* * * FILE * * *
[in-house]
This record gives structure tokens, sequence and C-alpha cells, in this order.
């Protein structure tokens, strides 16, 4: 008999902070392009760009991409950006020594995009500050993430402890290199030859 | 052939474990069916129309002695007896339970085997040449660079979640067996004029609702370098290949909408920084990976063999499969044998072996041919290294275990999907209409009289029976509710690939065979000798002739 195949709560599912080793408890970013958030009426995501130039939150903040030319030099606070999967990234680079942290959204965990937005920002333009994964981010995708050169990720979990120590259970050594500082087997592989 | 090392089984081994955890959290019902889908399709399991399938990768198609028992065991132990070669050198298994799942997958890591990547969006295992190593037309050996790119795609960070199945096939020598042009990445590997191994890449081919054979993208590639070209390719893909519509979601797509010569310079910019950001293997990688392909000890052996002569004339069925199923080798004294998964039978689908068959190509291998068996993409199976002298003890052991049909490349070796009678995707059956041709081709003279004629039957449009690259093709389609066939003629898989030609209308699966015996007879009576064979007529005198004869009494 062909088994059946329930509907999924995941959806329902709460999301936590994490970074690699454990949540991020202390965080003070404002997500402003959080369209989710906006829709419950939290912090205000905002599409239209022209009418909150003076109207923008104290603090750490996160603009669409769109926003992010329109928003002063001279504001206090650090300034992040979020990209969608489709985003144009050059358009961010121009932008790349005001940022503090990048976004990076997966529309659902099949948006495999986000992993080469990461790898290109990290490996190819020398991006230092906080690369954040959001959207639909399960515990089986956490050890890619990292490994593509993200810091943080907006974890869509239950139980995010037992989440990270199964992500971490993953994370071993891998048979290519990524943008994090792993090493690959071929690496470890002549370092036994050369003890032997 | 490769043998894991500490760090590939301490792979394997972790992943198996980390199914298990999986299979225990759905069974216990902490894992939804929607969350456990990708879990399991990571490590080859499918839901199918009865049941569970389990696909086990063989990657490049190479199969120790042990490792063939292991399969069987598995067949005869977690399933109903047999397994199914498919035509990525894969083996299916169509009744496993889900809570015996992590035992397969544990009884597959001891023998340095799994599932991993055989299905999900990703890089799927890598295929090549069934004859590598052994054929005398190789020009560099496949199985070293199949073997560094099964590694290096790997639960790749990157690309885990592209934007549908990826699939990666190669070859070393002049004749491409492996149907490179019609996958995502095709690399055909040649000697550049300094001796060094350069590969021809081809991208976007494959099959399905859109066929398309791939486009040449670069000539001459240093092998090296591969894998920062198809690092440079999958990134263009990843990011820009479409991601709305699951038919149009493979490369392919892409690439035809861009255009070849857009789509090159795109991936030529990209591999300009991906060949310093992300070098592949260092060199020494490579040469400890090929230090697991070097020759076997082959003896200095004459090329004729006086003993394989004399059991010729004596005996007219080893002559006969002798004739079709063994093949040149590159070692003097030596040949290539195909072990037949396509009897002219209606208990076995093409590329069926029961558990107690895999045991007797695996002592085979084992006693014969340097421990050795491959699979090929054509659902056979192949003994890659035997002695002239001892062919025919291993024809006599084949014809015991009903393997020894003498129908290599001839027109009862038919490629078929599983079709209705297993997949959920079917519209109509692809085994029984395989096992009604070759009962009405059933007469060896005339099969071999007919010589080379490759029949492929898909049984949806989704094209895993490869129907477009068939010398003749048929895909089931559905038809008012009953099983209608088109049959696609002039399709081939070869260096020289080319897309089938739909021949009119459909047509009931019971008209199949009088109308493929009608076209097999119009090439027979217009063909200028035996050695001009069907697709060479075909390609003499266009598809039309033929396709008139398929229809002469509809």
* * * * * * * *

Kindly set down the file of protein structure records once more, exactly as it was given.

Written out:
[in-house]
This record gives structure tokens, sequence and C-alpha cells, in this order.
């Protein structure tokens, strides 16, 4: 008999902070392009760009991409950006020594995009500050993430402890290199030859 | 052939474990069916129309002695007896339970085997040449660079979640067996004029609702370098290949909408920084990976063999499969044998072996041919290294275990999907209409009289029976509710690939065979000798002739 195949709560599912080793408890970013958030009426995501130039939150903040030319030099606070999967990234680079942290959204965990937005920002333009994964981010995708050169990720979990120590259970050594500082087997592989 | 090392089984081994955890959290019902889908399709399991399938990768198609028992065991132990070669050198298994799942997958890591990547969006295992190593037309050996790119795609960070199945096939020598042009990445590997191994890449081919054979993208590639070209390719893909519509979601797509010569310079910019950001293997990688392909000890052996002569004339069925199923080798004294998964039978689908068959190509291998068996993409199976002298003890052991049909490349070796009678995707059956041709081709003279004629039957449009690259093709389609066939003629898989030609209308699966015996007879009576064979007529005198004869009494 062909088994059946329930509907999924995941959806329902709460999301936590994490970074690699454990949540991020202390965080003070404002997500402003959080369209989710906006829709419950939290912090205000905002599409239209022209009418909150003076109207923008104290603090750490996160603009669409769109926003992010329109928003002063001279504001206090650090300034992040979020990209969608489709985003144009050059358009961010121009932008790349005001940022503090990048976004990076997966529309659902099949948006495999986000992993080469990461790898290109990290490996190819020398991006230092906080690369954040959001959207639909399960515990089986956490050890890619990292490994593509993200810091943080907006974890869509239950139980995010037992989440990270199964992500971490993953994370071993891998048979290519990524943008994090792993090493690959071929690496470890002549370092036994050369003890032997 | 490769043998894991500490760090590939301490792979394997972790992943198996980390199914298990999986299979225990759905069974216990902490894992939804929607969350456990990708879990399991990571490590080859499918839901199918009865049941569970389990696909086990063989990657490049190479199969120790042990490792063939292991399969069987598995067949005869977690399933109903047999397994199914498919035509990525894969083996299916169509009744496993889900809570015996992590035992397969544990009884597959001891023998340095799994599932991993055989299905999900990703890089799927890598295929090549069934004859590598052994054929005398190789020009560099496949199985070293199949073997560094099964590694290096790997639960790749990157690309885990592209934007549908990826699939990666190669070859070393002049004749491409492996149907490179019609996958995502095709690399055909040649000697550049300094001796060094350069590969021809081809991208976007494959099959399905859109066929398309791939486009040449670069000539001459240093092998090296591969894998920062198809690092440079999958990134263009990843990011820009479409991601709305699951038919149009493979490369392919892409690439035809861009255009070849857009789509090159795109991936030529990209591999300009991906060949310093992300070098592949260092060199020494490579040469400890090929230090697991070097020759076997082959003896200095004459090329004729006086003993394989004399059991010729004596005996007219080893002559006969002798004739079709063994093949040149590159070692003097030596040949290539195909072990037949396509009897002219209606208990076995093409590329069926029961558990107690895999045991007797695996002592085979084992006693014969340097421990050795491959699979090929054509659902056979192949003994890659035997002695002239001892062919025919291993024809006599084949014809015991009903393997020894003498129908290599001839027109009862038919490629078929599983079709209705297993997949959920079917519209109509692809085994029984395989096992009604070759009962009405059933007469060896005339099969071999007919010589080379490759029949492929898909049984949806989704094209895993490869129907477009068939010398003749048929895909089931559905038809008012009953099983209608088109049959696609002039399709081939070869260096020289080319897309089938739909021949009119459909047509009931019971008209199949009088109308493929009608076209097999119009090439027979217009063909200028035996050695001009069907697709060479075909390609003499266009598809039309033929396709008139398929229809002469509809």